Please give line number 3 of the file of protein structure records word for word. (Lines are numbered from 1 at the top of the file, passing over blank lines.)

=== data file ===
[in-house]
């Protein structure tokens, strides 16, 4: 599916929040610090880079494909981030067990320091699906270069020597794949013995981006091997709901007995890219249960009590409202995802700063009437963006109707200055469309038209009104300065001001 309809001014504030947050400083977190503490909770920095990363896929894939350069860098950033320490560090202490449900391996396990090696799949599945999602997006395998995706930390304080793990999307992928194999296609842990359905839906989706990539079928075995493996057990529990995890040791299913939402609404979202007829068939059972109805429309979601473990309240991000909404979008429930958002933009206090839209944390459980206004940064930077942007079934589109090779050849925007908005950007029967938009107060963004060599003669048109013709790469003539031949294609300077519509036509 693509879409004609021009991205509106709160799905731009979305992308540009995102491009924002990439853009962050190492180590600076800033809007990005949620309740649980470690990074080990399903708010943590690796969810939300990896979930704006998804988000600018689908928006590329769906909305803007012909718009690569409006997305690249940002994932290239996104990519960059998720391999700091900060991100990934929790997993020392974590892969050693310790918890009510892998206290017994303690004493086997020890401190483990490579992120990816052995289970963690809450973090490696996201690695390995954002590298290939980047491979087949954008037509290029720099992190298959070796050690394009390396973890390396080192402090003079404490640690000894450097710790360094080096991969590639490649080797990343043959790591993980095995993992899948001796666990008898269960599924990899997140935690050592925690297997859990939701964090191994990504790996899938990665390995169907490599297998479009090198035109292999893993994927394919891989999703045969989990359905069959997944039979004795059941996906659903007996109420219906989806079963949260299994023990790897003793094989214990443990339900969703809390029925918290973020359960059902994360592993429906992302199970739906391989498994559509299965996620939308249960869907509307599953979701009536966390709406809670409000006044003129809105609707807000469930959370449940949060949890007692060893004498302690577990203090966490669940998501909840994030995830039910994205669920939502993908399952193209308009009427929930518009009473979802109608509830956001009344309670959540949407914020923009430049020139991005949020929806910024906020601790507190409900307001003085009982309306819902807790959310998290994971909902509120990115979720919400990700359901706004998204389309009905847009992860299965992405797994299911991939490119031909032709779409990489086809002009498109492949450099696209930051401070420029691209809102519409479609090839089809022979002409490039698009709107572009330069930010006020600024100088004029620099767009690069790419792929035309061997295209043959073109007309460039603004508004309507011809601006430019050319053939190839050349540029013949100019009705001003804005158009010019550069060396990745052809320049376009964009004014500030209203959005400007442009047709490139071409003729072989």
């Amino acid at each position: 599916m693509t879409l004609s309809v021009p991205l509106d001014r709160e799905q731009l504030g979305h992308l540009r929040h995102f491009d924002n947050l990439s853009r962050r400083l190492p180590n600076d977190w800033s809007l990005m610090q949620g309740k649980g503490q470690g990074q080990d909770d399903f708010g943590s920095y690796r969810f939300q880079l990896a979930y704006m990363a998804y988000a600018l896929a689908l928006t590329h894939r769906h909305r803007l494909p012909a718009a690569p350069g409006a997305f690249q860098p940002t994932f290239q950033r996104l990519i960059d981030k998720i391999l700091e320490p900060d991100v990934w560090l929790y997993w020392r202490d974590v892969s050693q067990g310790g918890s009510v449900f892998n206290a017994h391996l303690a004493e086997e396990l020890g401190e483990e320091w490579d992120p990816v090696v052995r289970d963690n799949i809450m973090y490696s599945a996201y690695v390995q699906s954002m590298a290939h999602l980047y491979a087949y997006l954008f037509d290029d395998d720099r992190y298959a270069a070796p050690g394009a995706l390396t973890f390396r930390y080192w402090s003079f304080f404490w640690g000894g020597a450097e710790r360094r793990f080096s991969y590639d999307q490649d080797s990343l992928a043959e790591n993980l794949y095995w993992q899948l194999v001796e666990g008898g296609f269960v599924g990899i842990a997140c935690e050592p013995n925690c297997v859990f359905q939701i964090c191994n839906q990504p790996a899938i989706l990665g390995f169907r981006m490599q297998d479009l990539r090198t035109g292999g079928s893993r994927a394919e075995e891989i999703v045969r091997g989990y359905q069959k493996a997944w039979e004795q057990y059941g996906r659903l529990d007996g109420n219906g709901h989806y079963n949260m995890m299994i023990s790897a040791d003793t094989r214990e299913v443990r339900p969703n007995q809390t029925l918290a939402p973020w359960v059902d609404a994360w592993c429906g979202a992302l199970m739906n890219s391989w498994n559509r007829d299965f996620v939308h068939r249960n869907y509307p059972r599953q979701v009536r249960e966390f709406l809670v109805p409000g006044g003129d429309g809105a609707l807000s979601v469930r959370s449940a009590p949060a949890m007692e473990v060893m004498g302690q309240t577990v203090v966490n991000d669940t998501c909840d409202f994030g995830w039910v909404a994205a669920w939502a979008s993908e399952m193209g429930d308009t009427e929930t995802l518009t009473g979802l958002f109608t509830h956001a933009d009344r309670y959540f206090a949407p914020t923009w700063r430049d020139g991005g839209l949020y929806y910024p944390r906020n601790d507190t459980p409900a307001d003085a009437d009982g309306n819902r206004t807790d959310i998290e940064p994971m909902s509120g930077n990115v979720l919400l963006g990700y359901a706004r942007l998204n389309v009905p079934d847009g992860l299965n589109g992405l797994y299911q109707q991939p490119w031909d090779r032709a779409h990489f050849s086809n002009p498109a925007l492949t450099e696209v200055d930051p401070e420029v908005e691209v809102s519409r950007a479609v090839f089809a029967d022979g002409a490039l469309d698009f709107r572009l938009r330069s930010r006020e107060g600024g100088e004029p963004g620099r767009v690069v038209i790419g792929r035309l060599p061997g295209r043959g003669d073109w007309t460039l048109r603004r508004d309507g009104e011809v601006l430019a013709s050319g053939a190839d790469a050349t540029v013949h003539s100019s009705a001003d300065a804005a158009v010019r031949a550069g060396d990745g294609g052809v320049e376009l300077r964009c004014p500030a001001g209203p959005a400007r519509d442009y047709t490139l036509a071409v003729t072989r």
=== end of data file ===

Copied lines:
């Amino acid at each position: 599916m693509t879409l004609s309809v021009p991205l509106d001014r709160e799905q731009l504030g979305h992308l540009r929040h995102f491009d924002n947050l990439s853009r962050r400083l190492p180590n600076d977190w800033s809007l990005m610090q949620g309740k649980g503490q470690g990074q080990d909770d399903f708010g943590s920095y690796r969810f939300q880079l990896a979930y704006m990363a998804y988000a600018l896929a689908l928006t590329h894939r769906h909305r803007l494909p012909a718009a690569p350069g409006a997305f690249q860098p940002t994932f290239q950033r996104l990519i960059d981030k998720i391999l700091e320490p900060d991100v990934w560090l929790y997993w020392r202490d974590v892969s050693q067990g310790g918890s009510v449900f892998n206290a017994h391996l303690a004493e086997e396990l020890g401190e483990e320091w490579d992120p990816v090696v052995r289970d963690n799949i809450m973090y490696s599945a996201y690695v390995q699906s954002m590298a290939h999602l980047y491979a087949y997006l954008f037509d290029d395998d720099r992190y298959a270069a070796p050690g394009a995706l390396t973890f390396r930390y080192w402090s003079f304080f404490w640690g000894g020597a450097e710790r360094r793990f080096s991969y590639d999307q490649d080797s990343l992928a043959e790591n993980l794949y095995w993992q899948l194999v001796e666990g008898g296609f269960v599924g990899i842990a997140c935690e050592p013995n925690c297997v859990f359905q939701i964090c191994n839906q990504p790996a899938i989706l990665g390995f169907r981006m490599q297998d479009l990539r090198t035109g292999g079928s893993r994927a394919e075995e891989i999703v045969r091997g989990y359905q069959k493996a997944w039979e004795q057990y059941g996906r659903l529990d007996g109420n219906g709901h989806y079963n949260m995890m299994i023990s790897a040791d003793t094989r214990e299913v443990r339900p969703n007995q809390t029925l918290a939402p973020w359960v059902d609404a994360w592993c429906g979202a992302l199970m739906n890219s391989w498994n559509r007829d299965f996620v939308h068939r249960n869907y509307p059972r599953q979701v009536r249960e966390f709406l809670v109805p409000g006044g003129d429309g809105a609707l807000s979601v469930r959370s449940a009590p949060a949890m007692e473990v060893m004498g302690q309240t577990v203090v966490n991000d669940t998501c909840d409202f994030g995830w039910v909404a994205a669920w939502a979008s993908e399952m193209g429930d308009t009427e929930t995802l518009t009473g979802l958002f109608t509830h956001a933009d009344r309670y959540f206090a949407p914020t923009w700063r430049d020139g991005g839209l949020y929806y910024p944390r906020n601790d507190t459980p409900a307001d003085a009437d009982g309306n819902r206004t807790d959310i998290e940064p994971m909902s509120g930077n990115v979720l919400l963006g990700y359901a706004r942007l998204n389309v009905p079934d847009g992860l299965n589109g992405l797994y299911q109707q991939p490119w031909d090779r032709a779409h990489f050849s086809n002009p498109a925007l492949t450099e696209v200055d930051p401070e420029v908005e691209v809102s519409r950007a479609v090839f089809a029967d022979g002409a490039l469309d698009f709107r572009l938009r330069s930010r006020e107060g600024g100088e004029p963004g620099r767009v690069v038209i790419g792929r035309l060599p061997g295209r043959g003669d073109w007309t460039l048109r603004r508004d309507g009104e011809v601006l430019a013709s050319g053939a190839d790469a050349t540029v013949h003539s100019s009705a001003d300065a804005a158009v010019r031949a550069g060396d990745g294609g052809v320049e376009l300077r964009c004014p500030a001001g209203p959005a400007r519509d442009y047709t490139l036509a071409v003729t072989r």